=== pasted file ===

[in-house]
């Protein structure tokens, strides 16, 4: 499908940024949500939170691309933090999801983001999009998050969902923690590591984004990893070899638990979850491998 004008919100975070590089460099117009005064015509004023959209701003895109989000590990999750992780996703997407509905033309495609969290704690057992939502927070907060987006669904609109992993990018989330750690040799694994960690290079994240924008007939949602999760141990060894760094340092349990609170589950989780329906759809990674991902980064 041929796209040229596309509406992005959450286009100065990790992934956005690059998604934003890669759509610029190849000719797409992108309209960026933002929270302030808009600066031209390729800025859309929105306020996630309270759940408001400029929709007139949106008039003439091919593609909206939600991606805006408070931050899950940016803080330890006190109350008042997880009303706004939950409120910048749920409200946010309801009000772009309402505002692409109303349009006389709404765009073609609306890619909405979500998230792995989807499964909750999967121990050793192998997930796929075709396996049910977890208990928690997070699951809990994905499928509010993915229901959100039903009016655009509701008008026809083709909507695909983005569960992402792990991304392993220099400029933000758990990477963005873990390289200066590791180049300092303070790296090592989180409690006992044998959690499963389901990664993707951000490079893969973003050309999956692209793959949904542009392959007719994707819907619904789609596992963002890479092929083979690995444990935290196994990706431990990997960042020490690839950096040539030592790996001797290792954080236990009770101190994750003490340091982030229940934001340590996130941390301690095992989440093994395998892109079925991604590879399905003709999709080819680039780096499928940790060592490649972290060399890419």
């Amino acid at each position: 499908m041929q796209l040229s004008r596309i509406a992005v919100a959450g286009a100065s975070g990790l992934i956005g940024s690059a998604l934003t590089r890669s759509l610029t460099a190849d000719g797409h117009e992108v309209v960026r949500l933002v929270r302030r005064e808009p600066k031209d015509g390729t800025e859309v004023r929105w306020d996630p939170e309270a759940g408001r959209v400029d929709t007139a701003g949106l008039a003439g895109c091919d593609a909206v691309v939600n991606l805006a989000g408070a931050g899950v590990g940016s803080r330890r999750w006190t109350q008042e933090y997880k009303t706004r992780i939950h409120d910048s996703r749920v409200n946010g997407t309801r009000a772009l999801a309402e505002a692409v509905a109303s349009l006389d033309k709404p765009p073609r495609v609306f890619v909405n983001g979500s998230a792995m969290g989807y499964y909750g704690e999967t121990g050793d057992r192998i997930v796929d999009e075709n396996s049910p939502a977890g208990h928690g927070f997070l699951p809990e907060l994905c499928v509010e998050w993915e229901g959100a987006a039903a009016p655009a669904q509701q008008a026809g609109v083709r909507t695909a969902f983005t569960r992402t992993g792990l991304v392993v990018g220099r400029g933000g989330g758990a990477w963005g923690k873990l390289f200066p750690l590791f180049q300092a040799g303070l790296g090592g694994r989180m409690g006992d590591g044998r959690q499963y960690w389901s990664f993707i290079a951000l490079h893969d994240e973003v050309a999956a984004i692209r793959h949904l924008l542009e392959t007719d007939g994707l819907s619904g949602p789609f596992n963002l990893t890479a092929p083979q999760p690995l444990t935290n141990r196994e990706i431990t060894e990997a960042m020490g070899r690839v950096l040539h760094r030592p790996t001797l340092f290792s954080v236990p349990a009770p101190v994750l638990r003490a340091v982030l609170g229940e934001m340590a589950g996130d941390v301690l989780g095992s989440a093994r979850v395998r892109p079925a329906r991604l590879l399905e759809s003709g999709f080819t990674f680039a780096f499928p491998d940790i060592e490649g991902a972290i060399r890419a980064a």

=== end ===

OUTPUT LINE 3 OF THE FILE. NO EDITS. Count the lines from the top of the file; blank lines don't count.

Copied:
């Amino acid at each position: 499908m041929q796209l040229s004008r596309i509406a992005v919100a959450g286009a100065s975070g990790l992934i956005g940024s690059a998604l934003t590089r890669s759509l610029t460099a190849d000719g797409h117009e992108v309209v960026r949500l933002v929270r302030r005064e808009p600066k031209d015509g390729t800025e859309v004023r929105w306020d996630p939170e309270a759940g408001r959209v400029d929709t007139a701003g949106l008039a003439g895109c091919d593609a909206v691309v939600n991606l805006a989000g408070a931050g899950v590990g940016s803080r330890r999750w006190t109350q008042e933090y997880k009303t706004r992780i939950h409120d910048s996703r749920v409200n946010g997407t309801r009000a772009l999801a309402e505002a692409v509905a109303s349009l006389d033309k709404p765009p073609r495609v609306f890619v909405n983001g979500s998230a792995m969290g989807y499964y909750g704690e999967t121990g050793d057992r192998i997930v796929d999009e075709n396996s049910p939502a977890g208990h928690g927070f997070l699951p809990e907060l994905c499928v509010e998050w993915e229901g959100a987006a039903a009016p655009a669904q509701q008008a026809g609109v083709r909507t695909a969902f983005t569960r992402t992993g792990l991304v392993v990018g220099r400029g933000g989330g758990a990477w963005g923690k873990l390289f200066p750690l590791f180049q300092a040799g303070l790296g090592g694994r989180m409690g006992d590591g044998r959690q499963y960690w389901s990664f993707i290079a951000l490079h893969d994240e973003v050309a999956a984004i692209r793959h949904l924008l542009e392959t007719d007939g994707l819907s619904g949602p789609f596992n963002l990893t890479a092929p083979q999760p690995l444990t935290n141990r196994e990706i431990t060894e990997a960042m020490g070899r690839v950096l040539h760094r030592p790996t001797l340092f290792s954080v236990p349990a009770p101190v994750l638990r003490a340091v982030l609170g229940e934001m340590a589950g996130d941390v301690l989780g095992s989440a093994r979850v395998r892109p079925a329906r991604l590879l399905e759809s003709g999709f080819t990674f680039a780096f499928p491998d940790i060592e490649g991902a972290i060399r890419a980064a």